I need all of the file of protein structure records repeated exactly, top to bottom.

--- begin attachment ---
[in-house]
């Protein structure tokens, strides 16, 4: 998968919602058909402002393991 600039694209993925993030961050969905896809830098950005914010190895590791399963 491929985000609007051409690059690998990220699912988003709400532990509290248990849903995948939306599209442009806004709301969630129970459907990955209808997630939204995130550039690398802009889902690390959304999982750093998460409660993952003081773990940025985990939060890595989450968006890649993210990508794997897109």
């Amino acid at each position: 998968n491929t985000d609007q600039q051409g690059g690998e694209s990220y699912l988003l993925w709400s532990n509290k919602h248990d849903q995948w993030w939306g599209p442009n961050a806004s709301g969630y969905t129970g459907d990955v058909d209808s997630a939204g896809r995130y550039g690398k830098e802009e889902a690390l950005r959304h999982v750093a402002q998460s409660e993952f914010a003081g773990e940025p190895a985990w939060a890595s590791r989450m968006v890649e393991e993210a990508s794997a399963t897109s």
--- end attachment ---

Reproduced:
[in-house]
């Protein structure tokens, strides 16, 4: 998968919602058909402002393991 600039694209993925993030961050969905896809830098950005914010190895590791399963 491929985000609007051409690059690998990220699912988003709400532990509290248990849903995948939306599209442009806004709301969630129970459907990955209808997630939204995130550039690398802009889902690390959304999982750093998460409660993952003081773990940025985990939060890595989450968006890649993210990508794997897109």
């Amino acid at each position: 998968n491929t985000d609007q600039q051409g690059g690998e694209s990220y699912l988003l993925w709400s532990n509290k919602h248990d849903q995948w993030w939306g599209p442009n961050a806004s709301g969630y969905t129970g459907d990955v058909d209808s997630a939204g896809r995130y550039g690398k830098e802009e889902a690390l950005r959304h999982v750093a402002q998460s409660e993952f914010a003081g773990e940025p190895a985990w939060a890595s590791r989450m968006v890649e393991e993210a990508s794997a399963t897109s």